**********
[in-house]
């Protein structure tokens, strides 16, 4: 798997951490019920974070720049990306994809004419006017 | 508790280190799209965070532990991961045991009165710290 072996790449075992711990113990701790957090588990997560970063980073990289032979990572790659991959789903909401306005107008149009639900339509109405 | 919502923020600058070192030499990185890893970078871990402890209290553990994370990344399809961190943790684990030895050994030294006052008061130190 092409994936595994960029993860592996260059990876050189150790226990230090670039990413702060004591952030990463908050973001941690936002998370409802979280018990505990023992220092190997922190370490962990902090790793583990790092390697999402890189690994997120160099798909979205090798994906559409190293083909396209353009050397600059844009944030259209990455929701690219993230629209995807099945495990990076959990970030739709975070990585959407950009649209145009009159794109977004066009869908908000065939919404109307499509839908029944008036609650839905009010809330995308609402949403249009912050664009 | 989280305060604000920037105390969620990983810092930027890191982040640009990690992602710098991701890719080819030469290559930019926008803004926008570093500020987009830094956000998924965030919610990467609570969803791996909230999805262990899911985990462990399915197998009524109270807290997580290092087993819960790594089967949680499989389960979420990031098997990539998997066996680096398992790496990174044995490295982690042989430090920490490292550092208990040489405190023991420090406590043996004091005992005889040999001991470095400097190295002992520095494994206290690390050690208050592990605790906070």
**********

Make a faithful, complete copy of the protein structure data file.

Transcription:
[in-house]
């Protein structure tokens, strides 16, 4: 798997951490019920974070720049990306994809004419006017 | 508790280190799209965070532990991961045991009165710290 072996790449075992711990113990701790957090588990997560970063980073990289032979990572790659991959789903909401306005107008149009639900339509109405 | 919502923020600058070192030499990185890893970078871990402890209290553990994370990344399809961190943790684990030895050994030294006052008061130190 092409994936595994960029993860592996260059990876050189150790226990230090670039990413702060004591952030990463908050973001941690936002998370409802979280018990505990023992220092190997922190370490962990902090790793583990790092390697999402890189690994997120160099798909979205090798994906559409190293083909396209353009050397600059844009944030259209990455929701690219993230629209995807099945495990990076959990970030739709975070990585959407950009649209145009009159794109977004066009869908908000065939919404109307499509839908029944008036609650839905009010809330995308609402949403249009912050664009 | 989280305060604000920037105390969620990983810092930027890191982040640009990690992602710098991701890719080819030469290559930019926008803004926008570093500020987009830094956000998924965030919610990467609570969803791996909230999805262990899911985990462990399915197998009524109270807290997580290092087993819960790594089967949680499989389960979420990031098997990539998997066996680096398992790496990174044995490295982690042989430090920490490292550092208990040489405190023991420090406590043996004091005992005889040999001991470095400097190295002992520095494994206290690390050690208050592990605790906070």